When considering Rome and Florence separately, the statistical analysis revealed further information. Referring to Policlinico Umberto I Hospital, we found a statistically significant reduction in the severity of symptoms during home quarantine in 2020 compared to the same period of the previous year. Instead we have seen a mild worsening of VKC symptoms among patients from Meyer Children’s University Hospital during the lockdown period in 2020 compared to the same period of 2019, but with poor statistical significance: only for the clinical manifestation of burning the difference between 2020 versus 2019 reached statistical significance.

These results could be explained by the different weather and latitudes of the two centers. Sunlight exposure is more abundant in southern regions, so patients referring to Policlinico Umberto I probably experienced a relative reduction of light exposure during the lockdown compared to the previous year, even considering the “Mandatory” screen light exposure required by long-distance learning. This might have played a role in the reported improvement in signs and symptoms by children referring to this center. In northern regions, sunlight is less abundant, so the reduction in sunlight exposure is relatively less significant when compared to the increase in screen exposure, resulting in a slight worsening of VKC signs and symptoms. To the best of our knowledge, no studies regarding the specific influence of latitude on VKC symptoms have been carried out yet.

In literature, several studies have been conducted considering allergic pathologies and in particular allergic conjunctivitis during lockdown [1, 31, 34], but to the best of our knowledge, no studies are reporting VKC symptoms during it.

The study conducted by Walaa Al-Dairi et al. analyzed the impact of lockdown on patients’ quality of life with allergic conjunctivitis, and it was reported, unlike our results, that there was no important effect on the quality of life of allergic conjunctivitis during the COVID-19 lockdown [35].

Leonardi et al., in accordance with the EAACI guidelines [36], provided indications in the management of seasonal (SAC) and perennial (PAC) allergic conjunctivitis, VKC and atopic keratoconjunctivitis (AKC), highlighting that the treatment options for SAC/PAC, VKC and AKC were still valid also during COVID-19 outbreak [30].


This study presents some limitations; first of all, it was based on online surveys, that were retrospectively collected in December 2020. Parents’ recollections of previous clinical signs and symptoms could have been affected, and we couldn’t use medical records referring to 2019 since they focused more on clinical ophthalmologic signs rather than parents’ perceptions of symptoms, which was the focus of our inquiry. Another limitation was that we used a non-standardized questionnaire (however, to the best of our knowledge, standardized questionnaires on this topic are not available). Selection bias also should be considered since people more interested in the SARS-CoV-2 outbreak may have been more likely to answer the survey. Moreover, our study focused exclusively on the better quantifiable screen exposure represented by long-distance learning, and it didn’t focus on less quantifiable exposure, like videogames or smartphone use, or natural light exposure from sources like balconies and private gardens. Lastly, the sample size is relatively small. Thus, further studies with a larger sample size should be desirable in the future to shed light on this specific topic.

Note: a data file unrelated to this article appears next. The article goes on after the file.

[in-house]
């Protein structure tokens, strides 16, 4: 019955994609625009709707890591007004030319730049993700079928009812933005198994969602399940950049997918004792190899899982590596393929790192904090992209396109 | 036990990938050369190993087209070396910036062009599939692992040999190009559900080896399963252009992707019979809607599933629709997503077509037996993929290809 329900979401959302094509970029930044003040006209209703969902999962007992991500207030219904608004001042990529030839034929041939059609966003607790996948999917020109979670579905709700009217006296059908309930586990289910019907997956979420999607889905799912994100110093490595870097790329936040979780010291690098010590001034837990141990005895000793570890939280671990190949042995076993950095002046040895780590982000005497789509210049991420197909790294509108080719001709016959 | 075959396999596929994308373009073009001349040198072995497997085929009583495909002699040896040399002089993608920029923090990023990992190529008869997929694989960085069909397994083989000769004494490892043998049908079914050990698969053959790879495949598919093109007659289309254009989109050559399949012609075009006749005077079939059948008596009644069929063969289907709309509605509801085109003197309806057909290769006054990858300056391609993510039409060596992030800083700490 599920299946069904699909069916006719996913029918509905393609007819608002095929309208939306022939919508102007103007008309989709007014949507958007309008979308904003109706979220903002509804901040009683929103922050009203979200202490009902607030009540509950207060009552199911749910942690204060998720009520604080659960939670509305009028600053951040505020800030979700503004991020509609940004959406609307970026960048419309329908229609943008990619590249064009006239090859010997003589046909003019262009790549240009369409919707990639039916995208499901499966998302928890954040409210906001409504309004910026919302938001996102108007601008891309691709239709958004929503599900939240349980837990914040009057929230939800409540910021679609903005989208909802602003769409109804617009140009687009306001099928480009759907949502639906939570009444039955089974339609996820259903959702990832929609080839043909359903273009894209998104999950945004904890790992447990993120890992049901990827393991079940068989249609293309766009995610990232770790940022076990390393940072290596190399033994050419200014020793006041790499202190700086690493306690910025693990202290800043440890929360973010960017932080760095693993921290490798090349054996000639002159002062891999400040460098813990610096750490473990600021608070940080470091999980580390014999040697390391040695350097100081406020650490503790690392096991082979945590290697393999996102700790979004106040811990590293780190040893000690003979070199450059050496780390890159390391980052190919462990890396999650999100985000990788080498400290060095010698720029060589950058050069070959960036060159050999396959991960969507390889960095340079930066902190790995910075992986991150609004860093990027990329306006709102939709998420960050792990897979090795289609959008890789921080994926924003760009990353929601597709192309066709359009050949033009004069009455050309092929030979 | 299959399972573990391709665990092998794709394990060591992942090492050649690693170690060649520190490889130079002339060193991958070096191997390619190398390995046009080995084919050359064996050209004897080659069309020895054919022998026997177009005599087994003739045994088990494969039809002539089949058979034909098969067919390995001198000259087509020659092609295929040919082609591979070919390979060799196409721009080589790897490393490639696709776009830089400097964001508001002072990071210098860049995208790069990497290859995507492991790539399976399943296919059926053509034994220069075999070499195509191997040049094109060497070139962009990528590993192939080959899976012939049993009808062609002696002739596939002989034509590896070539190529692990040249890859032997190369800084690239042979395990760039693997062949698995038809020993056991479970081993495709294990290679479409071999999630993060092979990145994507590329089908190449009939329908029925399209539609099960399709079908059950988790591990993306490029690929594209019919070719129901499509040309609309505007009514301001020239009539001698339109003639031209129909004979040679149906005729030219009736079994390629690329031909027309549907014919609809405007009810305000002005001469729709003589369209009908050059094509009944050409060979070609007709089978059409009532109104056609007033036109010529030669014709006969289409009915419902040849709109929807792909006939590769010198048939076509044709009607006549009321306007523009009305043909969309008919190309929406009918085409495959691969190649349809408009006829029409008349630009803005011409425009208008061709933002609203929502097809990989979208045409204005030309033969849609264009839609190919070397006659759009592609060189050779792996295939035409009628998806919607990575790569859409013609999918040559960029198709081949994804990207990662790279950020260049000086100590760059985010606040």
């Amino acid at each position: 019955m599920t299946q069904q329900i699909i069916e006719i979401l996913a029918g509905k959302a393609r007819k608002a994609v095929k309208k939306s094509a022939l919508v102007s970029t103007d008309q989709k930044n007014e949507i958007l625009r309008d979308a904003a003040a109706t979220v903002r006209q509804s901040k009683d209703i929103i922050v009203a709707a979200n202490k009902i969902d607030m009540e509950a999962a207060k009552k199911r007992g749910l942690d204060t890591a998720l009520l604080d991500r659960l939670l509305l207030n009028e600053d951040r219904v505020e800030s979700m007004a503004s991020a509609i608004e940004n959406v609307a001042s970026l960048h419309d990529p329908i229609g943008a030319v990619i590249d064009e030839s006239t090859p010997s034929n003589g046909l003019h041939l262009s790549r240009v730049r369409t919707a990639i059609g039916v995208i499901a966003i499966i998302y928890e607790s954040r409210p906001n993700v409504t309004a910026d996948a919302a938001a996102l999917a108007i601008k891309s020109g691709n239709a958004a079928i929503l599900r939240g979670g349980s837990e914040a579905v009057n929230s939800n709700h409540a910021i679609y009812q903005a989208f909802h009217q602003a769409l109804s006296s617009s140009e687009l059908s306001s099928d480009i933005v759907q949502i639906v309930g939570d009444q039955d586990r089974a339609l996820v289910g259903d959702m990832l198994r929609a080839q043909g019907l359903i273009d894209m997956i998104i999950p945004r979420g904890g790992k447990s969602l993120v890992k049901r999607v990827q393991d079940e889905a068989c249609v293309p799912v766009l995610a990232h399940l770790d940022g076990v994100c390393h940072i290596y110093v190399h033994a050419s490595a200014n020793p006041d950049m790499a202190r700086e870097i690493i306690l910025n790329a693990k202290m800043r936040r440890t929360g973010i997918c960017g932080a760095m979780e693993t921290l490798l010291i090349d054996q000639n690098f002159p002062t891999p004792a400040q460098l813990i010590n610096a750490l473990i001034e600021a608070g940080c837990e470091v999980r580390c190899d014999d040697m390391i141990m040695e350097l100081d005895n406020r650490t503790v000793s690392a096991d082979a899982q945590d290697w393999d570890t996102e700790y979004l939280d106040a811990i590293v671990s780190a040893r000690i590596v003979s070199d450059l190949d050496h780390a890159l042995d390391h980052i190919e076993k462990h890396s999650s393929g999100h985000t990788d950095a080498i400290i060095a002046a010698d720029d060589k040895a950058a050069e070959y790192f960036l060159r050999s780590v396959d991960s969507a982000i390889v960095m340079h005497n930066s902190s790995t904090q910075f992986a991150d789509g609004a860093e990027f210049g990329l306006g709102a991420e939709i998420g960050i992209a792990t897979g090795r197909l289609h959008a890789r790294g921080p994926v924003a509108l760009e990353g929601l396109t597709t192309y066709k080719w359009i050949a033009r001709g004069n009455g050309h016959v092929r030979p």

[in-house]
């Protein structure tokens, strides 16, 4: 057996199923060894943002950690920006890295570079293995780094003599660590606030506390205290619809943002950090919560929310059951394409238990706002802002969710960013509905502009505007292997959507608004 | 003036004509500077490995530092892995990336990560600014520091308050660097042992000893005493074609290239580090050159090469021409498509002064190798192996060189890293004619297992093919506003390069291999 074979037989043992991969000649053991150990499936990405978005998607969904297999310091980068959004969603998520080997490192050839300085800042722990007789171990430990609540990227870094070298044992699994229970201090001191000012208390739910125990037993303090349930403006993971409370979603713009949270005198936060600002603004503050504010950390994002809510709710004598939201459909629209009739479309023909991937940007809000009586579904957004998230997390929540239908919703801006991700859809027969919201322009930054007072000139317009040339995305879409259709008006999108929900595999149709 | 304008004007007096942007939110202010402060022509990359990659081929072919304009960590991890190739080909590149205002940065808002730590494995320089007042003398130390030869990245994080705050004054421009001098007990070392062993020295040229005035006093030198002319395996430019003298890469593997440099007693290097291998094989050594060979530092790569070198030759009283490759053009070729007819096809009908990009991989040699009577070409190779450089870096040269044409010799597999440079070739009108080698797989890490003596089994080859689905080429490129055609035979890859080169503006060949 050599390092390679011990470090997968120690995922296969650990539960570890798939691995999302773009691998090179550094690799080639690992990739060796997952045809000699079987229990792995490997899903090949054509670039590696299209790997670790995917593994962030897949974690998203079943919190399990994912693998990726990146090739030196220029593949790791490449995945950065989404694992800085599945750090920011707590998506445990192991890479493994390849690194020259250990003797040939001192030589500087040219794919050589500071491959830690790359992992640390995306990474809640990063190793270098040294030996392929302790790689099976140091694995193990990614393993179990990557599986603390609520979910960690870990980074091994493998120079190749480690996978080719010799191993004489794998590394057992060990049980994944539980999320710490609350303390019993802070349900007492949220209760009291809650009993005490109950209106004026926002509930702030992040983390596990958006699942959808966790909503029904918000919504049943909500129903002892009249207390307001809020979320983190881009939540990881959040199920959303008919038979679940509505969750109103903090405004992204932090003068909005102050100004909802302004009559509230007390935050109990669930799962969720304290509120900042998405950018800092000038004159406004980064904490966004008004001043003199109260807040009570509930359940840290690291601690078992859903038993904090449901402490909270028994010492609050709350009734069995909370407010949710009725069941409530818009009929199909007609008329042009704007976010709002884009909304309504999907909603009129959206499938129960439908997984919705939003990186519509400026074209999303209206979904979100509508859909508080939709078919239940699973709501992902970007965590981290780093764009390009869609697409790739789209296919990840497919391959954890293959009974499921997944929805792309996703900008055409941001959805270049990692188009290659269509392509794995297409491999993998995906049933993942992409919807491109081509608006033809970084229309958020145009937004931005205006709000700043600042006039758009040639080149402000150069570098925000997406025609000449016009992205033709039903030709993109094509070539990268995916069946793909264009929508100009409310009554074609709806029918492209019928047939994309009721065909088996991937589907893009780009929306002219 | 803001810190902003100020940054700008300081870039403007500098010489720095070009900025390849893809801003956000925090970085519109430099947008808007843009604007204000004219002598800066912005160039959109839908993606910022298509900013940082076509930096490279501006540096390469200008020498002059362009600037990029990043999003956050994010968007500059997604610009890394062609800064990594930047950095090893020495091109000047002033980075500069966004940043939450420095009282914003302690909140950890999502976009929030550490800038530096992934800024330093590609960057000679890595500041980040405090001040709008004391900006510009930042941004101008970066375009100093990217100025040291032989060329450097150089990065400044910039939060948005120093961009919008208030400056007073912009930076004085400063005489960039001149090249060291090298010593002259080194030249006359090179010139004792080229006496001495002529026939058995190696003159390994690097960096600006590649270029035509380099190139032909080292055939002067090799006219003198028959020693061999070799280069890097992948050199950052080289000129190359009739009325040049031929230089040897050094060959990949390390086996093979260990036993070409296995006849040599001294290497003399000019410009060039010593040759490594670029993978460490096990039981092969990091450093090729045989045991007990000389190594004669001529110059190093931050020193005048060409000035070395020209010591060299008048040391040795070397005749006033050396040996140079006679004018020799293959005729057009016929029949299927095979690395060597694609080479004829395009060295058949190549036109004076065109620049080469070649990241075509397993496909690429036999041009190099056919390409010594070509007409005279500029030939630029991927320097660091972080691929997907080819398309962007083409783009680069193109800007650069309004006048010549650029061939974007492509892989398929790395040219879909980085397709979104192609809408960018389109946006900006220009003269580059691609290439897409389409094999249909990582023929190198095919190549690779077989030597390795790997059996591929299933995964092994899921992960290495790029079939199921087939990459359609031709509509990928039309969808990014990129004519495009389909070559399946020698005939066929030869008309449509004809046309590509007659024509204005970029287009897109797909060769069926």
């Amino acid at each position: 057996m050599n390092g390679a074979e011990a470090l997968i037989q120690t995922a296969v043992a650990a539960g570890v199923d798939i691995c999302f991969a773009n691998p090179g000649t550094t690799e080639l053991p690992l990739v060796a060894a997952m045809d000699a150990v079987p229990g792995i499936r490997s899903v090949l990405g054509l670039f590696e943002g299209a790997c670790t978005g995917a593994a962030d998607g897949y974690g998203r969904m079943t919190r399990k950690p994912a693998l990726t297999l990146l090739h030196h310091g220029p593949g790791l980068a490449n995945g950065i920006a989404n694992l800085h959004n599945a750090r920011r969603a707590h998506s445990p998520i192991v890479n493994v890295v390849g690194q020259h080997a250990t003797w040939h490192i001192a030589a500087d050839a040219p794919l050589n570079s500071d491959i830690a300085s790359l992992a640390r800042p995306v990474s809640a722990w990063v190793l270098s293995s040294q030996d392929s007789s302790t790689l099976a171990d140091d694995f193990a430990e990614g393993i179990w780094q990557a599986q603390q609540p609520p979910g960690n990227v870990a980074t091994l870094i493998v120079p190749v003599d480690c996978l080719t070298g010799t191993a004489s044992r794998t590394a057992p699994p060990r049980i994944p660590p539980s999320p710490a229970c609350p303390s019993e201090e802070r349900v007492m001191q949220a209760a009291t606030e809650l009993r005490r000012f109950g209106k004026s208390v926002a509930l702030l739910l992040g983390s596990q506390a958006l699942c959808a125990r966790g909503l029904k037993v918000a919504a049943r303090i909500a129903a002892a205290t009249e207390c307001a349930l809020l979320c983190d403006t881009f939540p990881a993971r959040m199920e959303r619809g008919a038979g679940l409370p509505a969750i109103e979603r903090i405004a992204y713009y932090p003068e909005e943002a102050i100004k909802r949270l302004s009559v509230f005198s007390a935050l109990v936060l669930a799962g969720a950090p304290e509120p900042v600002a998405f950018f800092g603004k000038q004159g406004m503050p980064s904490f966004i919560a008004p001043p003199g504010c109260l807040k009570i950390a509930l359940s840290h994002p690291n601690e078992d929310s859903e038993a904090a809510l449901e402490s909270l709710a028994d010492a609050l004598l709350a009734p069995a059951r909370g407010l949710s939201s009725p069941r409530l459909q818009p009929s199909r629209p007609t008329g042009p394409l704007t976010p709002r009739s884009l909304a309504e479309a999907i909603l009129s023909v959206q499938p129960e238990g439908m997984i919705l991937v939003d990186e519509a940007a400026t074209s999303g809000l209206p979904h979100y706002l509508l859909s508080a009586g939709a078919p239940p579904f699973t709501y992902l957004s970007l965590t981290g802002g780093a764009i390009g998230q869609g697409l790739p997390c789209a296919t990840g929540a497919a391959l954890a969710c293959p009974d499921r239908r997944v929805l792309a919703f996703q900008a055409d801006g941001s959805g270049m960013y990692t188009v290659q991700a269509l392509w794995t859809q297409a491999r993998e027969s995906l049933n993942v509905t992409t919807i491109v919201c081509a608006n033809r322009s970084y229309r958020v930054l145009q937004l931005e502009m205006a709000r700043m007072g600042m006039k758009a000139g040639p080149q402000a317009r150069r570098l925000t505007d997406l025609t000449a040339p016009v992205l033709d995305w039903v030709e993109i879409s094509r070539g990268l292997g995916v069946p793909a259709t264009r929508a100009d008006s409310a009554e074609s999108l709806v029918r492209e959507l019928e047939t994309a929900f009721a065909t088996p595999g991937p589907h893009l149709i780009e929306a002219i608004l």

Screen exposure to long-distance learning correlates with the worsening of VKC clinical manifestations in proportion to the number of hours/day of exposure. The establishment of long-distance learning and the regular screen exposure prescribed by schools made it possible to carry out a dedicated investigation and ascertain this correlation. In Italy, during the COVID-19 lockdown, there was a reduction of the exposure to sunlight but conversely an increase in the time spent in front of screens. This could explain the general trend of increasing VKC signs and symptoms in our pediatric population. Therapy should be continued as well as the close monitoring of clinical manifestation in children with VKC participating in long-distance learning.

Availability of data and materials

The data that support the findings of this study are available on request from the corresponding author. The data are not publicly available due to privacy or ethical restrictions.



Vernal keratoconjunctivitis


Allergic conjunctivitis


Seasonal allergic conjunctivitis


Perennial allergic conjunctivitis


Atopic keratoconjunctivitis


Standard deviation


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The authors would like to thank Dr. Neri Pucci for mentoring.


This research did not receive any specific grant from funding agencies in the public, commercial, or non-profit sectors.

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MM contributed to the conception and design of the study. MG, GB, LDG, RC, CDL, EP, MN, FM and AMZ contributed to the acquisition of data. MM performed the statistical analysis of data. MM, GB and EP contributed to the interpretation of the results and in drafting the manuscript. All authors revised and approved the final version of the manuscript.

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Correspondence to Marzio Masini.

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Masini, M., Brindisi, G., Giovannini, M. et al. Impact of screen exposure on pediatric vernal Keratoconjunctivitis: a survey during the COVID-19 pandemic in Italy. Ital J Pediatr 48, 74 (2022).

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  • Vernal keratoconjunctivitis (VKC)
  • Children
  • SARS-CoV-2
  • COVID-19
  • Lockdown
  • Survey
  • Screens